Think tank: Shift foreign assistance programs, funds back to State

Washington should overhaul how it provides assistance to other nations after a decade at war has seen the Defense Department assume an unprecedented role in that task, according to a new report by the Stimson Center, a think tank concerned with issues of national and international security.

U.S. officials should take a number of steps to shift the lead role in planning and conducting programs to assist other nations back to the State Department, Stimson researchers found. 


Among their recommendations are ways to improve congressional oversight of such programs.

“Restructuring security assistance programs in a governance framework will require a thorough legislative branch review and restructuring of existing authorities and funding,” states the report, written by Stimson’s Gordon Adams and Rebecca Williams. Adams oversaw defense budgeting for the Clinton administration.

Only those foreign assistance programs “directly linked to forward-deployed U.S. forces in combat” should remain under DoD’s purview, the report states. All others should be placed under Foggy Bottom’s control.

“A single overall security assistance account should be created at the State Department, with sub-accounts for specific purposes,” Adams and Williams concluded.

Authorizing language for such accounts and authorities should include explicit requirements for regular notification to the Congress about program decisions above a certain fiscal threshold.

The Stimson report comes as some in Congress, especially some budget-minded conservative House Republicans, are targeting foreign aid programs for big cuts.

The 2011 government spending plan excludes billions in cuts to diplomatic programs previously approved by the House.

A version of a continuing resolution passed by the House in February (H.R. 1) would have trimmed 2010 funding levels for the State Department and foreign affairs programs by $3.8 billion. But the compromise funding bill that became law includes a cut of only around $500 million, according to a Senate Appropriations Committee statement.

"H.R. 1 would have ... caused serious harm to U.S. embassy and consular operations which millions of Americans who live, work and study abroad depend on every day, and to programs that directly protect U.S. national security and other important diplomatic and economic interests, and which provide life-saving aid to victims of disease, war and natural disasters," the Senate panel said in the statement.

House Republicans argue these are monies better used to reduce the federal deficit.

A senior Democratic senator said he sees big cuts on the horizon.

"There will be cutbacks, I assume," Sen. Patrick LeahyPatrick Joseph LeahySchumer says he had 'serious talk' with Feinstein, declines to comment on Judiciary role Durbin says he will run for No. 2 spot if Dems win Senate majority Democrats seem unlikely to move against Feinstein MORE (D-Vt.), chairman of the Senate Appropriations State and Foreign Operations subcommittee, said April 12.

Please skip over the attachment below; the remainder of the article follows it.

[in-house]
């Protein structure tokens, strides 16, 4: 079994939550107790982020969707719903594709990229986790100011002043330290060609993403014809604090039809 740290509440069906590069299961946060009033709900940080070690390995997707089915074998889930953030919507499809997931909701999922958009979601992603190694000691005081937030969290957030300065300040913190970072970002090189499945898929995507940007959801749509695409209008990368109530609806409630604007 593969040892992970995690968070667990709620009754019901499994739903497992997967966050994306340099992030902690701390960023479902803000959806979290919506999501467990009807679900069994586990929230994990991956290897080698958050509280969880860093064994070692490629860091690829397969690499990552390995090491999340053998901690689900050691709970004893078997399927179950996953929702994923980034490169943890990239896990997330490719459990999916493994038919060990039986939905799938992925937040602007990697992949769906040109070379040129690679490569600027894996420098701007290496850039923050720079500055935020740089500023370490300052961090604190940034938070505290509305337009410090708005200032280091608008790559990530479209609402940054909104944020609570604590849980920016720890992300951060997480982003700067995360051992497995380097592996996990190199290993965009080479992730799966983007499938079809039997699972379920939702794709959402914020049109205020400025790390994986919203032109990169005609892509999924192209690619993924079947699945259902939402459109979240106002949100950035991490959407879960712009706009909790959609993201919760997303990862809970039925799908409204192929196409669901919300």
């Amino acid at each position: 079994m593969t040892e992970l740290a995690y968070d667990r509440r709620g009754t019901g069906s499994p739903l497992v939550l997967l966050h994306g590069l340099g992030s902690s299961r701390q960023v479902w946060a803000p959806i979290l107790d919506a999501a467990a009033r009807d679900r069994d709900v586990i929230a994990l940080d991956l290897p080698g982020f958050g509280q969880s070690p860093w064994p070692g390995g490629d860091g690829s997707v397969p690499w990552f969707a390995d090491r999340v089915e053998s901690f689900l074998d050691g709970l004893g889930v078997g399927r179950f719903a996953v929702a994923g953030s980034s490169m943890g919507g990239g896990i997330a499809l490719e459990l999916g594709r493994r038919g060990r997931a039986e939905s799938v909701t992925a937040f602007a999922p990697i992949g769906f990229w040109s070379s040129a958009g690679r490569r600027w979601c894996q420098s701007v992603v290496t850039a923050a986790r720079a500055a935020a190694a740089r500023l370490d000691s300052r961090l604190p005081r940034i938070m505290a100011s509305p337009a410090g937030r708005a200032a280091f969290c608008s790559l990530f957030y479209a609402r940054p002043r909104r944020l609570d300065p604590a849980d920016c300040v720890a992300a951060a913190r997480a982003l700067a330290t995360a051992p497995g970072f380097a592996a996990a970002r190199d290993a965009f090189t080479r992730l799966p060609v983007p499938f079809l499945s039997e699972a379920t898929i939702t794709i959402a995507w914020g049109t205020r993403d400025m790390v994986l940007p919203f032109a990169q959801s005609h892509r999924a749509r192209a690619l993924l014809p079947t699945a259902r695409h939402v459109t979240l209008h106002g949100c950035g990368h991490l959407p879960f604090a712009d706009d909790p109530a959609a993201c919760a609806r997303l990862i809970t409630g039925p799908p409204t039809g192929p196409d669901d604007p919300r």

As part of those cuts during the 2012 budget cycle, "some programs will be canceled," he added.

Foreign-aid advocates like Sen. John KerryJohn Forbes KerrySeinfeld's Jason Alexander compares Trump dance video to iconic Elaine dance This time, for Democrats, Catholics matter President's job approval is surest sign Trump will lose reelection MORE (D-Mass.) have said they plan to push the line that the costs of spending U.S. funds in places such as Egypt outweigh the potential ramifications of not spending there. Kerry is chairman of the Senate Foreign Relations Committee.

A major scuffle on the issue is expected in the coming months as Congress takes up the 2012 State Department budget.

The Stimson Center report also calls for the president to be given greater sway in determining when military hardware, training and other items can be shifted to other nations. 

The researchers’ report does not call for the military to leave the security assistance realm, calling for DoD to have the authority to provide aid where U.S. troops are deployed. Under the recommended framework, the secretary of State would have to sign on, and the president would have to greenlight such actions.

Overall, such a “consolidation of authorities will make decisions on countries and funding more straightforward and facilitate congressional oversight,” the report states. “Restrictions on assistance, including the provisions of the Foreign Assistance Act, should be made clear.”

As the Iraq war comes to an end, and Washington moves closer to a partial withdrawal of forces from Afghanistan, Adams and William argue now is a good time for Congress and the administration to mull security assistance reforms.

The report calls for a focus on “governance,” meaning helping other nations establish the means to run a stable country with credible institutions and healthy economies.

“This framework links security assistance to the objective of building effective state institutions that can provide internal and border security; protect the rule of law, including adhering to internationally recognized standards of human rights; support a duly constituted, responsive government; meet the needs of the citizens; and facilitate social and economic development,” according to the study.